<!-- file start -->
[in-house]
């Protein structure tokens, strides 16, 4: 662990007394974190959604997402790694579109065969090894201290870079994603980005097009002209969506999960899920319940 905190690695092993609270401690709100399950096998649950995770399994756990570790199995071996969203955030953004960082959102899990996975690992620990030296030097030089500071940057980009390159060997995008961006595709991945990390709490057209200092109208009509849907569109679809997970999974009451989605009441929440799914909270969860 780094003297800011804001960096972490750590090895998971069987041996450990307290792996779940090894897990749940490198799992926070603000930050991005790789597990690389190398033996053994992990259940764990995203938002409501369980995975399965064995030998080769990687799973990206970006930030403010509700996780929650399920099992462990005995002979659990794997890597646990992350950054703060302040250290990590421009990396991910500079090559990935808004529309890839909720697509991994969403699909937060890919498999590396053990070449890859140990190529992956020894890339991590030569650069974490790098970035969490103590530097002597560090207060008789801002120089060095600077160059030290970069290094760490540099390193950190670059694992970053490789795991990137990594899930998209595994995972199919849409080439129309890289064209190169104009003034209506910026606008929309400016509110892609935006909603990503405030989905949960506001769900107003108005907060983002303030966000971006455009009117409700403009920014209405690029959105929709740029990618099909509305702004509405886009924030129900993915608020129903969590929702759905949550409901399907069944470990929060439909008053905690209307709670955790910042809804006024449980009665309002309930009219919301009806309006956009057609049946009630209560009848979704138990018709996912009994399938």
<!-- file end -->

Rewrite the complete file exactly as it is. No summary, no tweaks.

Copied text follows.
[in-house]
């Protein structure tokens, strides 16, 4: 662990007394974190959604997402790694579109065969090894201290870079994603980005097009002209969506999960899920319940 905190690695092993609270401690709100399950096998649950995770399994756990570790199995071996969203955030953004960082959102899990996975690992620990030296030097030089500071940057980009390159060997995008961006595709991945990390709490057209200092109208009509849907569109679809997970999974009451989605009441929440799914909270969860 780094003297800011804001960096972490750590090895998971069987041996450990307290792996779940090894897990749940490198799992926070603000930050991005790789597990690389190398033996053994992990259940764990995203938002409501369980995975399965064995030998080769990687799973990206970006930030403010509700996780929650399920099992462990005995002979659990794997890597646990992350950054703060302040250290990590421009990396991910500079090559990935808004529309890839909720697509991994969403699909937060890919498999590396053990070449890859140990190529992956020894890339991590030569650069974490790098970035969490103590530097002597560090207060008789801002120089060095600077160059030290970069290094760490540099390193950190670059694992970053490789795991990137990594899930998209595994995972199919849409080439129309890289064209190169104009003034209506910026606008929309400016509110892609935006909603990503405030989905949960506001769900107003108005907060983002303030966000971006455009009117409700403009920014209405690029959105929709740029990618099909509305702004509405886009924030129900993915608020129903969590929702759905949550409901399907069944470990929060439909008053905690209307709670955790910042809804006024449980009665309002309930009219919301009806309006956009057609049946009630209560009848979704138990018709996912009994399938």